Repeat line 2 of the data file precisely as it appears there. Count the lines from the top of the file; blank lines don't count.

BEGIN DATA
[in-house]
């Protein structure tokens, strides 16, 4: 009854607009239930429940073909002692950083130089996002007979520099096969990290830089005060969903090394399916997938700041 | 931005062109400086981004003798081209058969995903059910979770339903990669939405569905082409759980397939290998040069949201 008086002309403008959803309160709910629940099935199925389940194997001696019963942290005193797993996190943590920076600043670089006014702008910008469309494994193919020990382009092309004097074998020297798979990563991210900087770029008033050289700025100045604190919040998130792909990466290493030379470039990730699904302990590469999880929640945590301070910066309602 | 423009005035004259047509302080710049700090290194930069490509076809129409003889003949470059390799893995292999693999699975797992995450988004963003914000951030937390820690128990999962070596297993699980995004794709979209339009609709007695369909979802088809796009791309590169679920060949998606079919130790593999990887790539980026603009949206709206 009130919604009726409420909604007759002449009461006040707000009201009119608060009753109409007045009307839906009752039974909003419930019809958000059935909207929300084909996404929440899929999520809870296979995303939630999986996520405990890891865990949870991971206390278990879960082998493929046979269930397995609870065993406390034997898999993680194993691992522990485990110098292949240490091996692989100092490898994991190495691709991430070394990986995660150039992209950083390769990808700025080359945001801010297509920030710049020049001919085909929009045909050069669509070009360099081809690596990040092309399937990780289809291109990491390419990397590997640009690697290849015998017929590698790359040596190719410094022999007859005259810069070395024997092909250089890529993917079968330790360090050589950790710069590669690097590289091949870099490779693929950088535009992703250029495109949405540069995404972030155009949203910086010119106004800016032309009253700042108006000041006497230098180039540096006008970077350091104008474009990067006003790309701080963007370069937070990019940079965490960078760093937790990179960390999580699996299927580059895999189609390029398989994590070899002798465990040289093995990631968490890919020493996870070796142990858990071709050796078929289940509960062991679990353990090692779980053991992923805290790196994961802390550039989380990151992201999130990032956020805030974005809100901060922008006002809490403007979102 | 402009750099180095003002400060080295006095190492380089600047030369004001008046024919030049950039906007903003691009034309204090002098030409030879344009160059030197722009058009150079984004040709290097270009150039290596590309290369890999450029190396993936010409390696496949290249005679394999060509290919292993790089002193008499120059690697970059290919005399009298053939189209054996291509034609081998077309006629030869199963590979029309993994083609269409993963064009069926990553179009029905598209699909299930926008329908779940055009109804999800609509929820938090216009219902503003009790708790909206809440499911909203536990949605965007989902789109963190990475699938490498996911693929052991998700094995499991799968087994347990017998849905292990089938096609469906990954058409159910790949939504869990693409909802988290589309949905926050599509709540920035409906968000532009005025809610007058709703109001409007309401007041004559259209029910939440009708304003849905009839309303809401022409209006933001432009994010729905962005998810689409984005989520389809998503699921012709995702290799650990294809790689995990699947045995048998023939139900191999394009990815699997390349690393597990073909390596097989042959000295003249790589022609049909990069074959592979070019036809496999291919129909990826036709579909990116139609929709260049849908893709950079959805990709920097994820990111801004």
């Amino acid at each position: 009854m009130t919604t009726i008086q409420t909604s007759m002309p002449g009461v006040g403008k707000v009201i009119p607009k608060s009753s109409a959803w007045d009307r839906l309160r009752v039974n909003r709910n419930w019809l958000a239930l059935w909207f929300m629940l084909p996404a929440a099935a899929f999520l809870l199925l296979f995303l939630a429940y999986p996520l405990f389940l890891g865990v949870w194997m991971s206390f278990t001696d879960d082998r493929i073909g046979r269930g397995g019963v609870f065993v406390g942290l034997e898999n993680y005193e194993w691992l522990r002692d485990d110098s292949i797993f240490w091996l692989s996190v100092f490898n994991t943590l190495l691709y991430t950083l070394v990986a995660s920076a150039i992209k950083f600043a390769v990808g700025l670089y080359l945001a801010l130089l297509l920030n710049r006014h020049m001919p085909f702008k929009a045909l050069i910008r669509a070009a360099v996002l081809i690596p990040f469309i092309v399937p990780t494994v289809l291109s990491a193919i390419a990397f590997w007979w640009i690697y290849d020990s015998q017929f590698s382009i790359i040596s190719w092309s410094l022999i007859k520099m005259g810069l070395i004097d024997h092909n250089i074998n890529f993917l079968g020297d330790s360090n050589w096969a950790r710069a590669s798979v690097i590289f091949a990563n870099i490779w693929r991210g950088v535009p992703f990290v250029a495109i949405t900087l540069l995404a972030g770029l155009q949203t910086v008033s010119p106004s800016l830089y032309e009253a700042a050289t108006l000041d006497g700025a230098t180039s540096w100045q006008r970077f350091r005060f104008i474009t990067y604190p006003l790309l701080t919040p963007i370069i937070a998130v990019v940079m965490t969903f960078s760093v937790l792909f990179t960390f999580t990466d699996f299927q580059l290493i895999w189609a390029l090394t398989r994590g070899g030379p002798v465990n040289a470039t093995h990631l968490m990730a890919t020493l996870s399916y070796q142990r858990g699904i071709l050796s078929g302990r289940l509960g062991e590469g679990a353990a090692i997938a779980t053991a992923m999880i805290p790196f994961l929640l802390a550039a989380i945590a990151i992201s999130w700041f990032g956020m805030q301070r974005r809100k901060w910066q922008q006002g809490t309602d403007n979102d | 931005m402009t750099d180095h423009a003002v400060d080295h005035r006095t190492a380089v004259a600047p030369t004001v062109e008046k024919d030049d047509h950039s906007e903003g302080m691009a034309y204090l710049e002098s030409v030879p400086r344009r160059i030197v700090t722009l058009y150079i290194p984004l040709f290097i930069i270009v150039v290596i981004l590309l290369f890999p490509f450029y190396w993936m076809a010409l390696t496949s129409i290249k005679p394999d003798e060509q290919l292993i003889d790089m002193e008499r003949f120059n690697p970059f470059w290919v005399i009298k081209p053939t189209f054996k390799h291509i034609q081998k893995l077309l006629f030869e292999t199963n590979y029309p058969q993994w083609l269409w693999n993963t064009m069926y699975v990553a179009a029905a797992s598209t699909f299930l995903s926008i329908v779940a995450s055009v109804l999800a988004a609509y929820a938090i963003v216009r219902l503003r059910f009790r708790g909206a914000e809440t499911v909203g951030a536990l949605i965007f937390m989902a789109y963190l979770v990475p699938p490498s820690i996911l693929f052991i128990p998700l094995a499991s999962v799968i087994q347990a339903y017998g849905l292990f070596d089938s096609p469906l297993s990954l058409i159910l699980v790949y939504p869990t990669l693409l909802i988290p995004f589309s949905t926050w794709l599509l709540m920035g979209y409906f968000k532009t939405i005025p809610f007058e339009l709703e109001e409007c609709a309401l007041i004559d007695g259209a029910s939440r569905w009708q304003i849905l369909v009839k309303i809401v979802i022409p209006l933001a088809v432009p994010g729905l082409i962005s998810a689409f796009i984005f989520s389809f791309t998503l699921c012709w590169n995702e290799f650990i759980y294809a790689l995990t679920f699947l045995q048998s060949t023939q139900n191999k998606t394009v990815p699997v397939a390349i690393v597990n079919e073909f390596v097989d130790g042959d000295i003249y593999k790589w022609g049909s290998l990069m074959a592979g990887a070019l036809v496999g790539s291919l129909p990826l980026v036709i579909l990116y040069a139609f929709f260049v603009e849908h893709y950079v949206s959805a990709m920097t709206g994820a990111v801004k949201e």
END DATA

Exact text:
């Protein structure tokens, strides 16, 4: 009854607009239930429940073909002692950083130089996002007979520099096969990290830089005060969903090394399916997938700041 | 931005062109400086981004003798081209058969995903059910979770339903990669939405569905082409759980397939290998040069949201 008086002309403008959803309160709910629940099935199925389940194997001696019963942290005193797993996190943590920076600043670089006014702008910008469309494994193919020990382009092309004097074998020297798979990563991210900087770029008033050289700025100045604190919040998130792909990466290493030379470039990730699904302990590469999880929640945590301070910066309602 | 423009005035004259047509302080710049700090290194930069490509076809129409003889003949470059390799893995292999693999699975797992995450988004963003914000951030937390820690128990999962070596297993699980995004794709979209339009609709007695369909979802088809796009791309590169679920060949998606079919130790593999990887790539980026603009949206709206 009130919604009726409420909604007759002449009461006040707000009201009119608060009753109409007045009307839906009752039974909003419930019809958000059935909207929300084909996404929440899929999520809870296979995303939630999986996520405990890891865990949870991971206390278990879960082998493929046979269930397995609870065993406390034997898999993680194993691992522990485990110098292949240490091996692989100092490898994991190495691709991430070394990986995660150039992209950083390769990808700025080359945001801010297509920030710049020049001919085909929009045909050069669509070009360099081809690596990040092309399937990780289809291109990491390419990397590997640009690697290849015998017929590698790359040596190719410094022999007859005259810069070395024997092909250089890529993917079968330790360090050589950790710069590669690097590289091949870099490779693929950088535009992703250029495109949405540069995404972030155009949203910086010119106004800016032309009253700042108006000041006497230098180039540096006008970077350091104008474009990067006003790309701080963007370069937070990019940079965490960078760093937790990179960390999580699996299927580059895999189609390029398989994590070899002798465990040289093995990631968490890919020493996870070796142990858990071709050796078929289940509960062991679990353990090692779980053991992923805290790196994961802390550039989380990151992201999130990032956020805030974005809100901060922008006002809490403007979102 | 402009750099180095003002400060080295006095190492380089600047030369004001008046024919030049950039906007903003691009034309204090002098030409030879344009160059030197722009058009150079984004040709290097270009150039290596590309290369890999450029190396993936010409390696496949290249005679394999060509290919292993790089002193008499120059690697970059290919005399009298053939189209054996291509034609081998077309006629030869199963590979029309993994083609269409993963064009069926990553179009029905598209699909299930926008329908779940055009109804999800609509929820938090216009219902503003009790708790909206809440499911909203536990949605965007989902789109963190990475699938490498996911693929052991998700094995499991799968087994347990017998849905292990089938096609469906990954058409159910790949939504869990693409909802988290589309949905926050599509709540920035409906968000532009005025809610007058709703109001409007309401007041004559259209029910939440009708304003849905009839309303809401022409209006933001432009994010729905962005998810689409984005989520389809998503699921012709995702290799650990294809790689995990699947045995048998023939139900191999394009990815699997390349690393597990073909390596097989042959000295003249790589022609049909990069074959592979070019036809496999291919129909990826036709579909990116139609929709260049849908893709950079959805990709920097994820990111801004």